Enjoying ad-free content?
Since July 1, 2024, we have disabled all ads to improve your reading experience.
This commitment costs us $10,000 a month. Your support can help us fill the gap.
Support us
Our journalism is banned in Russia. We need your help to keep providing you with the truth.

Second FSB Agent Arrested for Treason Revealed as Notorious Hacker

David Whelan / Flickr

Major Dmitry Dokuchaev, one of four cyber-security experts arrested by the Kremlin on charges of treason, has allegedly been revealed as an infamous Russian hacker.

Dokuchaev worked as a hacker under the alias “Forb” until Russia's Federal Security Service (FSB) threatened to jail him, an unverified source told the RBC newspaper.

“Forb” gave a interview to Russian newspaper Vedomosti in 2004, revealing that he specialized in “hacking on request” and stealing money from bank cards – an occupation which he said could earn him anywhere between $5,000 and $30,000 a month.

He also claimed that he had carried out a successful attack on U.S. government infrastructure.

The FSB ultimately traced Dokuchaev to the card thefts, and threatened to prosecute the hacker unless he agreed to work for the agency, the source alleged.

The former hacker was jailed alongside the deputy head of the FSB's security information center, Sergei Mikhailov, and the head of the cyber-investigation division at private Russian technology firm Kaspersky Labs, Ruslan Stoyanov.

Mikhailov, who was allegedly detained at a board meeting in December 2016, is reportedly accused of leaking information to the U.S. intelligence community.

Independent Russian newspaper Novaya Gazeta reported on Thursday that Mikhailov gave U.S. officials vital information on Vladimir Fomenko and his server rental company “King Servers.” The firm was branded by U.S. cybersecurity company ThreatConnect as “an information nexus” used by Russian hackers to attack the United States' information infrastructure.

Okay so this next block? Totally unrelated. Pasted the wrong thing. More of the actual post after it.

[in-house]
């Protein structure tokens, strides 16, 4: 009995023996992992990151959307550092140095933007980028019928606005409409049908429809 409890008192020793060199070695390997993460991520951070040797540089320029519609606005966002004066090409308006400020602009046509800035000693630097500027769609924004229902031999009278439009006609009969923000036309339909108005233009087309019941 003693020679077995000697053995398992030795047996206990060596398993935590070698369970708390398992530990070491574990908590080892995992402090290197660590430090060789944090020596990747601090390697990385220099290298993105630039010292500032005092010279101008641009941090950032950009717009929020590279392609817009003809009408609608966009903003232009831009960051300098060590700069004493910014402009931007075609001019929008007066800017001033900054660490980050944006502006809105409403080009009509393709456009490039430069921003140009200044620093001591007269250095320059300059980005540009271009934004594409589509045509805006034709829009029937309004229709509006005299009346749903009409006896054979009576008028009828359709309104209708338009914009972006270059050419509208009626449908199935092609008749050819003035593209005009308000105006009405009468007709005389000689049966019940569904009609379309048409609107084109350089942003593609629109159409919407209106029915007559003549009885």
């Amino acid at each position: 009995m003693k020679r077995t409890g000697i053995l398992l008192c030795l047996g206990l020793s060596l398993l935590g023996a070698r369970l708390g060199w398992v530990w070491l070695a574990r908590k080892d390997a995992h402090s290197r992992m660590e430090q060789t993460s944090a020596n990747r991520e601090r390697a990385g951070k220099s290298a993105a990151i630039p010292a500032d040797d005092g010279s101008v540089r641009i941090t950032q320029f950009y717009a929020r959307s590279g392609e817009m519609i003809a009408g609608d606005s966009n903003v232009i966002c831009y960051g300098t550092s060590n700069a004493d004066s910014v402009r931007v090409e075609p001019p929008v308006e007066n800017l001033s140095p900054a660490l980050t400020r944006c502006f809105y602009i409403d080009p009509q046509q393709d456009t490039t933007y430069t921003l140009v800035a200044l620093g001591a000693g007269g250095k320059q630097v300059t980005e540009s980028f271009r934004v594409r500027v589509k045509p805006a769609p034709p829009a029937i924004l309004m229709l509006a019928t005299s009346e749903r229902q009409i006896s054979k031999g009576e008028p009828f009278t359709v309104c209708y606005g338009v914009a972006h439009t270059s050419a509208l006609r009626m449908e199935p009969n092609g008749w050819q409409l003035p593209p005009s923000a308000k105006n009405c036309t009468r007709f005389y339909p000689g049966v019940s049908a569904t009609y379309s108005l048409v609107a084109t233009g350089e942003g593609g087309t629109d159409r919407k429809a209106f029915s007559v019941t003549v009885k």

Pro-Kremlin television network Tsargrad TV also named Mikhailov as a member of hacker collective Anonymous, known in Russia as “Shaltai Boltai.”

The fourth defendant in the case has not yet been named.

… we have a small favor to ask. As you may have heard, The Moscow Times, an independent news source for over 30 years, has been unjustly branded as a "foreign agent" by the Russian government. This blatant attempt to silence our voice is a direct assault on the integrity of journalism and the values we hold dear.

We, the journalists of The Moscow Times, refuse to be silenced. Our commitment to providing accurate and unbiased reporting on Russia remains unshaken. But we need your help to continue our critical mission.

Your support, no matter how small, makes a world of difference. If you can, please support us monthly starting from just $2. It's quick to set up, and you can be confident that you're making a significant impact every month by supporting open, independent journalism. Thank you.

paiment methods
Not ready to support today?
Remind me later.

Read more